- Once dry, the ceramic shell is heated to melt the wax out, leaving the void that the molten bronze will occupy.
- The three-person team that will handle the pouring positions the ceramic shells in a "sand box," standing with their funnel-like openings facing upward to receive the molten bronze.
- Three hundred fifty pounds of solid bronze blocks (pictured above left) are heated in a silicon carbide crucible to a temperature of approximately 2200 degrees Fahrenheit (pictured above right). A special thermometer must be dipped into the molten metal to ensure it is hot enough.
- As the bronze is being prepared in the crucible, founders skim impurities off the top, very much like removing fat from the surface of chicken soup. The impurities, called slag, harden almost immediately when removed.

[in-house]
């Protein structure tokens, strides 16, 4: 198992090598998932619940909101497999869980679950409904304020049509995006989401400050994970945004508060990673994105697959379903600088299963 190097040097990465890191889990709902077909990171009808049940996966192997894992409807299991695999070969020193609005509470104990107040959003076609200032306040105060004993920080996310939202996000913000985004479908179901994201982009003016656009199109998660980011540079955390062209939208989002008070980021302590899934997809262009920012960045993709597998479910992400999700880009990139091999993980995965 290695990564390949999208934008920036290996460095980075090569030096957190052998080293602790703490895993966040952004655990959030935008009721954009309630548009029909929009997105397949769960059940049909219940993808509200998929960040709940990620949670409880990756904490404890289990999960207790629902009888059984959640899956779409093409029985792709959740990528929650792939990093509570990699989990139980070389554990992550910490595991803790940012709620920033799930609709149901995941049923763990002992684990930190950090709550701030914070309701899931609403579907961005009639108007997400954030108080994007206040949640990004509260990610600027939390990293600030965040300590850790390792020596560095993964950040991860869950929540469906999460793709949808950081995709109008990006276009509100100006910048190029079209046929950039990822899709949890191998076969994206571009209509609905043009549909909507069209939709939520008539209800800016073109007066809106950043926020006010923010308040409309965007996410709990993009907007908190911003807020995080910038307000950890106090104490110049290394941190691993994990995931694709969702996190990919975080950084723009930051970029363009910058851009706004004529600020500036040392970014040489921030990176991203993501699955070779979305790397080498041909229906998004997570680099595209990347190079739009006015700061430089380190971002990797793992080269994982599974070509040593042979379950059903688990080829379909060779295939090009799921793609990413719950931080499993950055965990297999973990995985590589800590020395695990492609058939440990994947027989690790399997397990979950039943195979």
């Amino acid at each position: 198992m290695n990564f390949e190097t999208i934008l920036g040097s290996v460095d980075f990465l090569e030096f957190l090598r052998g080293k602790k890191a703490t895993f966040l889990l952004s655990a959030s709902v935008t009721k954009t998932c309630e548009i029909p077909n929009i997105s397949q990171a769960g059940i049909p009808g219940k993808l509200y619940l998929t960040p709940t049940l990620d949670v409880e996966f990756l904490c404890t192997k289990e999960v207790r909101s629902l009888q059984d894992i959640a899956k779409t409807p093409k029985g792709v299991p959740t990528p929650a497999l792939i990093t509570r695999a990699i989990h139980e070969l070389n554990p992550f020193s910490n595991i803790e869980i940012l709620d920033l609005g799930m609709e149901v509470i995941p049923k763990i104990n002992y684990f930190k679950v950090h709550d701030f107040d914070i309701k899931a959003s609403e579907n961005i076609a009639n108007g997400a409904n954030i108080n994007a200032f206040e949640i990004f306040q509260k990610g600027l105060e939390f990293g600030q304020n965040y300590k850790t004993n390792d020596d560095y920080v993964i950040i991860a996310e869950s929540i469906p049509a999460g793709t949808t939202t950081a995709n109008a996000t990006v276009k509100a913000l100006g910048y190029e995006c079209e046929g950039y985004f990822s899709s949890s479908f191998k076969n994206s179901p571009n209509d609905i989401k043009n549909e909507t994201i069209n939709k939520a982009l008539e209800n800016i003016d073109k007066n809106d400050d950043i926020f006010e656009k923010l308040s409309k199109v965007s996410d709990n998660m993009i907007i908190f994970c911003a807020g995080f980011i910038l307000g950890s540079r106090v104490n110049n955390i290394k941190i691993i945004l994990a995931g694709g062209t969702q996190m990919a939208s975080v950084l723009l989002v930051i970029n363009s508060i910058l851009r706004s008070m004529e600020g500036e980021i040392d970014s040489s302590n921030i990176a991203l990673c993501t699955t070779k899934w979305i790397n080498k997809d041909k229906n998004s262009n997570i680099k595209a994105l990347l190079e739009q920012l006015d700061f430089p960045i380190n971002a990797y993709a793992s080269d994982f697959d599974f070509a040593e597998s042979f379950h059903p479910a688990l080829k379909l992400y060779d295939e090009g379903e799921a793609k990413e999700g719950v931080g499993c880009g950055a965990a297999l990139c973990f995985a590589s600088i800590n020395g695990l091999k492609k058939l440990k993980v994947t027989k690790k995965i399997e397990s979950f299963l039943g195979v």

- The molten bronze is poured into the shells. A protective ceramic piece resembling a mushroom cap is placed over the fresh bronze to ensure even cooling.
- After one hour, some of the ceramic shell can be hammered off.
- Once the bronze castings are adequately cooled, they are completely freed from their ceramic shells. All gates protruding from the sculptural elements are sawed off. The surface of the bronze pieces is smoothed and refined by a process called chasing, which involves hammering, filing, and polishing; sometimes welding is required.
- A base patina will be applied in the foundry.
- The cast pieces will be mechanically attached to the memorial, using the same methods employed by Roman Bronze Works where possible.
- Final patination and coating will be performed once all the bronze replacement parts are installed.
Our experience at the foundry made it clear that casting bronze is an art in itself. It requires engineering, teamwork and craftsmanship. When a bronze piece emerges from its ceramic shell, it represents the efforts of numerous individuals and careful coordination. It was exciting to watch molten bronze being poured and to see the resulting sculptural pieces that will become part of the conserved Grant Memorial.
Learn more about the Grant Memorial Restoration project at aoc.gov/grant.